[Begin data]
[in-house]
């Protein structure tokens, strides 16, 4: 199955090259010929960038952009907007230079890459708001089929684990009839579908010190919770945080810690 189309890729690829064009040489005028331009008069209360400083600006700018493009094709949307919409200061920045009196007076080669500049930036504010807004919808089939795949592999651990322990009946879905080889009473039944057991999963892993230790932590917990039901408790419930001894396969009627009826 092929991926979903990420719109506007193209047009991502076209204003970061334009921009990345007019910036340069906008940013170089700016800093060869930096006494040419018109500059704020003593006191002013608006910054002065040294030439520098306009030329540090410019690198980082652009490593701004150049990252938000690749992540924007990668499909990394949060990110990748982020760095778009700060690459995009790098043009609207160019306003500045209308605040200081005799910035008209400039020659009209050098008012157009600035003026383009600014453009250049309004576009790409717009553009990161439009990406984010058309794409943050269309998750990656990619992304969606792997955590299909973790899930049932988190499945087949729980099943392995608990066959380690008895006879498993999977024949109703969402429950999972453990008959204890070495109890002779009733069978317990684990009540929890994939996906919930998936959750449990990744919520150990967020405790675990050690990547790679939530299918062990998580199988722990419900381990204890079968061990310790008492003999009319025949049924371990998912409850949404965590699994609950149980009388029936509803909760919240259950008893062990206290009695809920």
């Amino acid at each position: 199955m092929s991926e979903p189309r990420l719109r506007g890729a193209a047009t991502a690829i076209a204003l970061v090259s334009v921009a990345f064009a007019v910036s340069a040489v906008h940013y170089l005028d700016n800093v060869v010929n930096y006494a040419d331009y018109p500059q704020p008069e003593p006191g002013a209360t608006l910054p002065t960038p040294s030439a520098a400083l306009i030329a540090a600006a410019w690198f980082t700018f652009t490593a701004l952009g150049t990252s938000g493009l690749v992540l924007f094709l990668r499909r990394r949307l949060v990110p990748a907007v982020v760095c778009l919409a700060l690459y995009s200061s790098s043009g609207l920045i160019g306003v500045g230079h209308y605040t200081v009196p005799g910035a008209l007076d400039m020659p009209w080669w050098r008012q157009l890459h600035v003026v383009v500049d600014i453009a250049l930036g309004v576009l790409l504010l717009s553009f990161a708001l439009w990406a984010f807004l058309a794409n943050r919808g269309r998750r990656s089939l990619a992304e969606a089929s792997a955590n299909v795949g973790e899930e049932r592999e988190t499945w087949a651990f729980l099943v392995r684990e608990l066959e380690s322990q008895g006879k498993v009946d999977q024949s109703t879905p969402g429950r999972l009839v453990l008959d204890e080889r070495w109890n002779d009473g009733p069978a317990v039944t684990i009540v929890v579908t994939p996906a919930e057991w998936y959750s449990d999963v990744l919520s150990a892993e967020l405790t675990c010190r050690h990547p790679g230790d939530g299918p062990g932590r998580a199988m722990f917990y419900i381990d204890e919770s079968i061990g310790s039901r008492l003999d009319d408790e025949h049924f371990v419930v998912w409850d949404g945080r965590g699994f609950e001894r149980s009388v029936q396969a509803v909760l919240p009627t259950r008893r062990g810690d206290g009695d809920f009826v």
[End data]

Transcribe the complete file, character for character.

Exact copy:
[in-house]
């Protein structure tokens, strides 16, 4: 199955090259010929960038952009907007230079890459708001089929684990009839579908010190919770945080810690 189309890729690829064009040489005028331009008069209360400083600006700018493009094709949307919409200061920045009196007076080669500049930036504010807004919808089939795949592999651990322990009946879905080889009473039944057991999963892993230790932590917990039901408790419930001894396969009627009826 092929991926979903990420719109506007193209047009991502076209204003970061334009921009990345007019910036340069906008940013170089700016800093060869930096006494040419018109500059704020003593006191002013608006910054002065040294030439520098306009030329540090410019690198980082652009490593701004150049990252938000690749992540924007990668499909990394949060990110990748982020760095778009700060690459995009790098043009609207160019306003500045209308605040200081005799910035008209400039020659009209050098008012157009600035003026383009600014453009250049309004576009790409717009553009990161439009990406984010058309794409943050269309998750990656990619992304969606792997955590299909973790899930049932988190499945087949729980099943392995608990066959380690008895006879498993999977024949109703969402429950999972453990008959204890070495109890002779009733069978317990684990009540929890994939996906919930998936959750449990990744919520150990967020405790675990050690990547790679939530299918062990998580199988722990419900381990204890079968061990310790008492003999009319025949049924371990998912409850949404965590699994609950149980009388029936509803909760919240259950008893062990206290009695809920």
């Amino acid at each position: 199955m092929s991926e979903p189309r990420l719109r506007g890729a193209a047009t991502a690829i076209a204003l970061v090259s334009v921009a990345f064009a007019v910036s340069a040489v906008h940013y170089l005028d700016n800093v060869v010929n930096y006494a040419d331009y018109p500059q704020p008069e003593p006191g002013a209360t608006l910054p002065t960038p040294s030439a520098a400083l306009i030329a540090a600006a410019w690198f980082t700018f652009t490593a701004l952009g150049t990252s938000g493009l690749v992540l924007f094709l990668r499909r990394r949307l949060v990110p990748a907007v982020v760095c778009l919409a700060l690459y995009s200061s790098s043009g609207l920045i160019g306003v500045g230079h209308y605040t200081v009196p005799g910035a008209l007076d400039m020659p009209w080669w050098r008012q157009l890459h600035v003026v383009v500049d600014i453009a250049l930036g309004v576009l790409l504010l717009s553009f990161a708001l439009w990406a984010f807004l058309a794409n943050r919808g269309r998750r990656s089939l990619a992304e969606a089929s792997a955590n299909v795949g973790e899930e049932r592999e988190t499945w087949a651990f729980l099943v392995r684990e608990l066959e380690s322990q008895g006879k498993v009946d999977q024949s109703t879905p969402g429950r999972l009839v453990l008959d204890e080889r070495w109890n002779d009473g009733p069978a317990v039944t684990i009540v929890v579908t994939p996906a919930e057991w998936y959750s449990d999963v990744l919520s150990a892993e967020l405790t675990c010190r050690h990547p790679g230790d939530g299918p062990g932590r998580a199988m722990f917990y419900i381990d204890e919770s079968i061990g310790s039901r008492l003999d009319d408790e025949h049924f371990v419930v998912w409850d949404g945080r965590g699994f609950e001894r149980s009388v029936q396969a509803v909760l919240p009627t259950r008893r062990g810690d206290g009695d809920f009826v």